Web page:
Rachel Gentry
Candidate for JD, Southern University Law Center

Rachel Gentry is a 3rd year law student at Southern University Law Center from Houston, TX. She received her bachelor's in Sociology from Louisiana State University in 2016. Prior to law school, she served in the Army National Guard's 1084th Transportation Co., achieving the rank of Specialist.

During her tenure at the law school, Ms. Gentry has worked in the Louisiana State Capitol as a Legislative Aide to State Senator Karen Carter Peterson during the 2018 Legislative Session and in the 2019 Legislative Session she worked for the Louisiana Legislative Black Caucus as a Legislative Fellow. In September of 2019, she was honored as a White House Initiative on HBCUs Competitiveness Scholar by the U.S. Department of Education based on her academic achievement, campus and civic involvement and entrepreneurial ethos or "go-getter" spirit.

At Southern University Law Center, Ms. Gentry has served as the Student Bar Association's Evening Division Representative by ensuring that the needs of the non-traditional law students at her campus were voiced and helped to make changes to advance the program in the right directions. In addition, she has become the co-chair of the OUTLaw organization on campus to advance the LGBTQ community and educate fellow law students about the LGBTQ community with regard to culture and politics. During the summer of 2019, she was an intern for the Federal Reserve Board in Washington, D.C. where she worked closely with the Continuity Programs personnel and gained knowledge about the monetary policy in the United States.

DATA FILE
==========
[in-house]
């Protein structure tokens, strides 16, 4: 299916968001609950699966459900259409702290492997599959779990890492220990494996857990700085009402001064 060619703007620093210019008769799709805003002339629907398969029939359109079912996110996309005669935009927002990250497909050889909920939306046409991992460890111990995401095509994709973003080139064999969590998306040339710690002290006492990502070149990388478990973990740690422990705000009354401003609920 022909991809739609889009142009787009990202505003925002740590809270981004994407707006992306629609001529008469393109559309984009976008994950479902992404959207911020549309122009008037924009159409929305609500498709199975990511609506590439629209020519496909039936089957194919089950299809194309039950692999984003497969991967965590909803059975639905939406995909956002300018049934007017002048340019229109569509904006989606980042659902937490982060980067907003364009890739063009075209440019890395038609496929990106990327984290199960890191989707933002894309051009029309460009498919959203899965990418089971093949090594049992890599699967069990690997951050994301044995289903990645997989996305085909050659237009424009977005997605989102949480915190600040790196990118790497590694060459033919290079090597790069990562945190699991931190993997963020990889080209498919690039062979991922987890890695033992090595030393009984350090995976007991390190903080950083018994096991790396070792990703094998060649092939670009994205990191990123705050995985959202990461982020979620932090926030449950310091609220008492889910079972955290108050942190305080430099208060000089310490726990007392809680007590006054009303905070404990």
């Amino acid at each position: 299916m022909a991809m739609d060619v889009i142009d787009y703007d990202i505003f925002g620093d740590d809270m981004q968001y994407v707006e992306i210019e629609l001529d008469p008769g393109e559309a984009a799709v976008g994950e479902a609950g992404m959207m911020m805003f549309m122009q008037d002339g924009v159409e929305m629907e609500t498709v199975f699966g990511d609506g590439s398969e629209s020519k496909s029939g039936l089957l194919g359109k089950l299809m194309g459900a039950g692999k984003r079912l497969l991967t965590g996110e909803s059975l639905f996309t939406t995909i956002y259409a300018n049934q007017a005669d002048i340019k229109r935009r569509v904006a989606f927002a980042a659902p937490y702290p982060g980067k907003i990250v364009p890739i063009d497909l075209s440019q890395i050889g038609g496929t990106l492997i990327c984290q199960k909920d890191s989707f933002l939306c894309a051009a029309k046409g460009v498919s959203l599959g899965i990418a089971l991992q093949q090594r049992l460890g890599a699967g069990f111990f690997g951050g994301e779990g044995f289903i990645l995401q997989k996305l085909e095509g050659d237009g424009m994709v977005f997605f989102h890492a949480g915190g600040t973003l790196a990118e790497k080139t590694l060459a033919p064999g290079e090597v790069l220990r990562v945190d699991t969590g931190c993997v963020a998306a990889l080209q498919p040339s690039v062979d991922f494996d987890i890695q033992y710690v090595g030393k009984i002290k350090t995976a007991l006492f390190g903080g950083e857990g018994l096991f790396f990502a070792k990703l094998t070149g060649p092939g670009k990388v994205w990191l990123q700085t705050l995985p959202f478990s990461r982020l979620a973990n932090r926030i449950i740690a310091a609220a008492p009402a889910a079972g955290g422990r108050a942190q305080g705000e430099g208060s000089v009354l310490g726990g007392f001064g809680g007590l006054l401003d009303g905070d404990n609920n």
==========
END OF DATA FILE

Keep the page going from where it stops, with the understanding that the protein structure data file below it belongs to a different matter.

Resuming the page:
Ms. Gentry is currently working for the Louisiana Board of Regents doing policy and legislative affairs research for Higher Education within the state. Her future career goals are to use her law degree in order to effectively impact the Policy and Governmental Affairs arena in the country. An additional career goal of hers is to assist "at-risk" students with furthering their education by providing the much-needed resources that they typically do not receive based on their geographic location and their economic status.